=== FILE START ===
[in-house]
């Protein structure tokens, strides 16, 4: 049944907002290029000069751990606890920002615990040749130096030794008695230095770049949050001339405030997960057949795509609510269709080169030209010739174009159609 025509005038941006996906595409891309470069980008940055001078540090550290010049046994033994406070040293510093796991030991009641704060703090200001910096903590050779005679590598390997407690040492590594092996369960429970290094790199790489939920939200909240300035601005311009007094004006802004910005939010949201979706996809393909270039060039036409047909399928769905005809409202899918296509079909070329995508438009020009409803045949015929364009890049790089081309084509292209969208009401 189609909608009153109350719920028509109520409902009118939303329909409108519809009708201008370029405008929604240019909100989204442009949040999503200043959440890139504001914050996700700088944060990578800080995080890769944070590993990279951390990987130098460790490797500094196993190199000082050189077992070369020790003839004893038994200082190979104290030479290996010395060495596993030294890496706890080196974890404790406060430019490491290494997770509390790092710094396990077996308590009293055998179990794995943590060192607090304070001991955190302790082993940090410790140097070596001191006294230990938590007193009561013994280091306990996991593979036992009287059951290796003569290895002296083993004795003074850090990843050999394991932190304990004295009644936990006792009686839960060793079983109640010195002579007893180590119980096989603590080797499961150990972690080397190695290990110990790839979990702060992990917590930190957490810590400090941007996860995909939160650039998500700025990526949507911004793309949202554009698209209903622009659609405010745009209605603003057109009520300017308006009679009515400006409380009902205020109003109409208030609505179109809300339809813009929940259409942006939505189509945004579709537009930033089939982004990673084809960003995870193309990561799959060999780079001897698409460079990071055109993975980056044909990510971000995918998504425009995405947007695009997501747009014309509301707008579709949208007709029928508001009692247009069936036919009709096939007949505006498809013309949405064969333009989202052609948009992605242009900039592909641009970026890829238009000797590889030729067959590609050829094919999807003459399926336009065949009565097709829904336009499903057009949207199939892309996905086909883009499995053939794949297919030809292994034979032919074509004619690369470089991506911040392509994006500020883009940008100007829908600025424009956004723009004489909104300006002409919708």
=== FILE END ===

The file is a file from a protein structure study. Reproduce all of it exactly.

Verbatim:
[in-house]
């Protein structure tokens, strides 16, 4: 049944907002290029000069751990606890920002615990040749130096030794008695230095770049949050001339405030997960057949795509609510269709080169030209010739174009159609 025509005038941006996906595409891309470069980008940055001078540090550290010049046994033994406070040293510093796991030991009641704060703090200001910096903590050779005679590598390997407690040492590594092996369960429970290094790199790489939920939200909240300035601005311009007094004006802004910005939010949201979706996809393909270039060039036409047909399928769905005809409202899918296509079909070329995508438009020009409803045949015929364009890049790089081309084509292209969208009401 189609909608009153109350719920028509109520409902009118939303329909409108519809009708201008370029405008929604240019909100989204442009949040999503200043959440890139504001914050996700700088944060990578800080995080890769944070590993990279951390990987130098460790490797500094196993190199000082050189077992070369020790003839004893038994200082190979104290030479290996010395060495596993030294890496706890080196974890404790406060430019490491290494997770509390790092710094396990077996308590009293055998179990794995943590060192607090304070001991955190302790082993940090410790140097070596001191006294230990938590007193009561013994280091306990996991593979036992009287059951290796003569290895002296083993004795003074850090990843050999394991932190304990004295009644936990006792009686839960060793079983109640010195002579007893180590119980096989603590080797499961150990972690080397190695290990110990790839979990702060992990917590930190957490810590400090941007996860995909939160650039998500700025990526949507911004793309949202554009698209209903622009659609405010745009209605603003057109009520300017308006009679009515400006409380009902205020109003109409208030609505179109809300339809813009929940259409942006939505189509945004579709537009930033089939982004990673084809960003995870193309990561799959060999780079001897698409460079990071055109993975980056044909990510971000995918998504425009995405947007695009997501747009014309509301707008579709949208007709029928508001009692247009069936036919009709096939007949505006498809013309949405064969333009989202052609948009992605242009900039592909641009970026890829238009000797590889030729067959590609050829094919999807003459399926336009065949009565097709829904336009499903057009949207199939892309996905086909883009499995053939794949297919030809292994034979032919074509004619690369470089991506911040392509994006500020883009940008100007829908600025424009956004723009004489909104300006002409919708």